The site builder module 26 provides tools that allow SMEs to develop their own web sites, if none currently exists. Having a website is often a necessary marketing resource for many SMEs. The site builder application 26 provides streamlined web site production tools that are designed to minimize decisions, reduce the publishing steps, and keep costs down. Each website can also display sophisticated promotional and interaction features.
 Features of the site builder module 26 include customizable page layouts with navigation text and graphic layout options. Site builder 26 also includes a large and expandable resource library for quick and easy website management. In one embodiment, websites can be enhanced with other presence, promotion, or interaction modules-add custom contact forms, promotions and coupons, maps, or email list sign-ups.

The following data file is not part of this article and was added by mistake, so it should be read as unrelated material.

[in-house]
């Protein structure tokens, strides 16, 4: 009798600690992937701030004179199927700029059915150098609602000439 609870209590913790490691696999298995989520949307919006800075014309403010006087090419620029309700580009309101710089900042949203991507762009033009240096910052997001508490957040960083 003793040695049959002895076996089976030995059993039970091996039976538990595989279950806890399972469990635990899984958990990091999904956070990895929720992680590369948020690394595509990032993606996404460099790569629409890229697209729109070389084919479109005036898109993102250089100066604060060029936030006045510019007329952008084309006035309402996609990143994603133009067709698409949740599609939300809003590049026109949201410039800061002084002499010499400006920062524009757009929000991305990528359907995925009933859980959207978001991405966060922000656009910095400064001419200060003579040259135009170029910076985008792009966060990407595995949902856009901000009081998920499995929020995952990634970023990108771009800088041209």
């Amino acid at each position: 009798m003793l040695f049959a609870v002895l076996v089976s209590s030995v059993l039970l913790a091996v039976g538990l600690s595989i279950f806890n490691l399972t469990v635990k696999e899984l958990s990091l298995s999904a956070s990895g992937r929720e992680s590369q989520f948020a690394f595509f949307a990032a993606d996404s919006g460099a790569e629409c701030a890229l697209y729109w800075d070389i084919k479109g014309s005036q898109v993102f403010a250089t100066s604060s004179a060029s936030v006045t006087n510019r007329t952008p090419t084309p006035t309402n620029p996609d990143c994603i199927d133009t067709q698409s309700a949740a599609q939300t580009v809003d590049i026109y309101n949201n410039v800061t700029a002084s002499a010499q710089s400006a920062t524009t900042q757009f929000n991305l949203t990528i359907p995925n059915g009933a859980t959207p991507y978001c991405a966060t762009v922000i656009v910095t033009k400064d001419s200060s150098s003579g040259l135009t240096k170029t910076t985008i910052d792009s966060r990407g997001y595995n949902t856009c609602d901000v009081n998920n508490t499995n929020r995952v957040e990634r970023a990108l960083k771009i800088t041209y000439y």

Further, site builder module 26 includes a comprehensive administration layer that provides complete control over creating product packages, new website styles, activity reports, and users. Moreover, site builder module 26 includes a wide variety of generic and industry-specific styles and graphics, a high degree of control over website details such as static and rollover buttons, global font control, and custom website header and real-time website management with updates that can be viewed immediately.
 A rendering engine 28 is included for use in the rendering of images (e.g., web pages and the like). So too is an administration module 30. Administration module 30 is used to set up and manage SME accounts and is discussed in the accompanying exhibits.